Trying too hard

December 16, 2017

Whenever I stumble upon someone in our generation trying too hard to look the part, I can’t help but feel we’re doomed. Well because each time I see one, it just adds up to the long list of those who do.

Social media perhaps has the biggest role in this pretentious attitude that most of us bear. When you seem to belong to what’s the trend or simply what you think people want to see then it seems you’re winning the internet. And this triumph doesn’t really mean a lot most of the time.

Marlou Arizala or whatever name he calls himself now was probably indoctrinated by Dr. Samuel Eric C. Yapjuangco of Iconic Clinic that changing his physical appearance would equate approval neglecting his personality. He is after all the same doctor whose patient died during a surgery. Shiryl Saturnino died after undergoing breast enhancement, liposuction, and butt surgery.

This may read disgusting but Yapjuangco is quite clever in sponsoring Marlou for his plastic surgery. It was Marlou who helped transform this doctor’s reputation. Poor Marlou because his attempt to look the part isn't stomached by the majority which only shows that Yapjuangco won over him. It was Marlou who quite enhanced his doctor’s reputation because I noticed that most of us didn’t know about his patient’s demise story.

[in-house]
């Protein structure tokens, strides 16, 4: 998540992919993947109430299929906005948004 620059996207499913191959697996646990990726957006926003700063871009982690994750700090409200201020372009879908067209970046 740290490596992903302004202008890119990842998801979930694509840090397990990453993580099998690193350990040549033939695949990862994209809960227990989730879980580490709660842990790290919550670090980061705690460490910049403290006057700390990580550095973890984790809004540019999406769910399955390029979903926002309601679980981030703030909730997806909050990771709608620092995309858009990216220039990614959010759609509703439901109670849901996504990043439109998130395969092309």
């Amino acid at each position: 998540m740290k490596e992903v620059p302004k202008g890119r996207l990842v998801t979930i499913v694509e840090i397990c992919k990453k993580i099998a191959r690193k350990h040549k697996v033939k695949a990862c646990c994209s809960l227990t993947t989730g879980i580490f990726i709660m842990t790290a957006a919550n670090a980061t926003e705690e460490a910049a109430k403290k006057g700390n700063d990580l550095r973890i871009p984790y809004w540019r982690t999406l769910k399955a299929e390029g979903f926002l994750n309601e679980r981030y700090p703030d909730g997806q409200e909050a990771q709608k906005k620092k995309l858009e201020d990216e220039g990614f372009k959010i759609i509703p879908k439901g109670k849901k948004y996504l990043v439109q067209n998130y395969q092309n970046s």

The takeaway in Marlou attempt to look the part is that you can’t simply appear as someone you’re not, not until you genuinely work hard for it. Most of our necessities today may come in instant but when it comes to aiming success the classic way still saves the day. We don’t reach what we’re not instantly.

Though I am not at all against plastic surgery because of this, after all, it is our choice to make if we personally want to physically improve ourselves. But the thing is some doesn’t understand that improving something physically doesn’t make you look the part, it is a package of the inside and the outside.

It quite sends a message that most of us are lost. The Marlou narrative is just a single story of how social media changed how most of us in our generation behave. How most of us are distracted by false success and approval that we missed how to work hard for what we really love.

We all want to appear all successful and contented, but on an actual note, we are not.

Maybe Bob Ong was correct in his book ‘MACARTHUR’ which reads: Dalawang dekada ka lang mag-aaral. Kung di mo pagtitiyagaan, anak, limang dekada ng kahirapan ang kapalit. Sobrang lugi. Kung alam lang iyon ng mga kabataan, sa pananaw ko e walang gugustuhing umiwas sa eskwela.

Perhaps trying to skip some of the steps in life burdens us because we’re too distracted trying to reach the summit in an instant. This still is connected to our thirst for approval. Another factor is the sense of fear of missing out or FOMO. Yet missing out isn’t such a bad thing after all. Some simply get there earlier which doesn’t mean that you’re completely left out.

An example would be Benigno S. Aquino being the president at 57 years old while Gloria Macapagal Arroyo became the president during her 70th. Aquino became the president earlier while Arroyo on a later note, but it doesn’t mean that one is better because one got there first, right?

So please don’t fret, it’s not too late. The luxury of the young is the copious time left to redeem himself/herself. However, it only comes off as a luxury when it is not taken for granted.

Start working hard on it to wear off your thirst for success and desire for contentment because that’s the only road to it.